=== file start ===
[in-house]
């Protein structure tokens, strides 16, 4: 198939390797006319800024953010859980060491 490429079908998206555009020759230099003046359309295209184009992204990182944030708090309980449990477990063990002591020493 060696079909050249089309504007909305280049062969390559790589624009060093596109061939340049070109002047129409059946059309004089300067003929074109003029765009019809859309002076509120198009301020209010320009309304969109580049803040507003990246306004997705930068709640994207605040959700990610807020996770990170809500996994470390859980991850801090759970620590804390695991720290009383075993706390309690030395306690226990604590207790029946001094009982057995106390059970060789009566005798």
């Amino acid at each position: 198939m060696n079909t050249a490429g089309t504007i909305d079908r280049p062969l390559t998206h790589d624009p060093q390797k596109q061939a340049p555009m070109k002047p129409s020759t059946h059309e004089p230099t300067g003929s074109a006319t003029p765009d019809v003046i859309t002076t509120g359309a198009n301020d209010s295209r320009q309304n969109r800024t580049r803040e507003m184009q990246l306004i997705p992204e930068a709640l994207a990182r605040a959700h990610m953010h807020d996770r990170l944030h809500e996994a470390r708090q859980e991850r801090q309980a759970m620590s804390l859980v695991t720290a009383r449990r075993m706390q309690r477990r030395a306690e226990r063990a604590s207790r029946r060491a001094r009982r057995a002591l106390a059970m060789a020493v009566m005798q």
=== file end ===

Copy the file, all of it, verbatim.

[in-house]
């Protein structure tokens, strides 16, 4: 198939390797006319800024953010859980060491 490429079908998206555009020759230099003046359309295209184009992204990182944030708090309980449990477990063990002591020493 060696079909050249089309504007909305280049062969390559790589624009060093596109061939340049070109002047129409059946059309004089300067003929074109003029765009019809859309002076509120198009301020209010320009309304969109580049803040507003990246306004997705930068709640994207605040959700990610807020996770990170809500996994470390859980991850801090759970620590804390695991720290009383075993706390309690030395306690226990604590207790029946001094009982057995106390059970060789009566005798």
């Amino acid at each position: 198939m060696n079909t050249a490429g089309t504007i909305d079908r280049p062969l390559t998206h790589d624009p060093q390797k596109q061939a340049p555009m070109k002047p129409s020759t059946h059309e004089p230099t300067g003929s074109a006319t003029p765009d019809v003046i859309t002076t509120g359309a198009n301020d209010s295209r320009q309304n969109r800024t580049r803040e507003m184009q990246l306004i997705p992204e930068a709640l994207a990182r605040a959700h990610m953010h807020d996770r990170l944030h809500e996994a470390r708090q859980e991850r801090q309980a759970m620590s804390l859980v695991t720290a009383r449990r075993m706390q309690r477990r030395a306690e226990r063990a604590s207790r029946r060491a001094r009982r057995a002591l106390a059970m060789a020493v009566m005798q």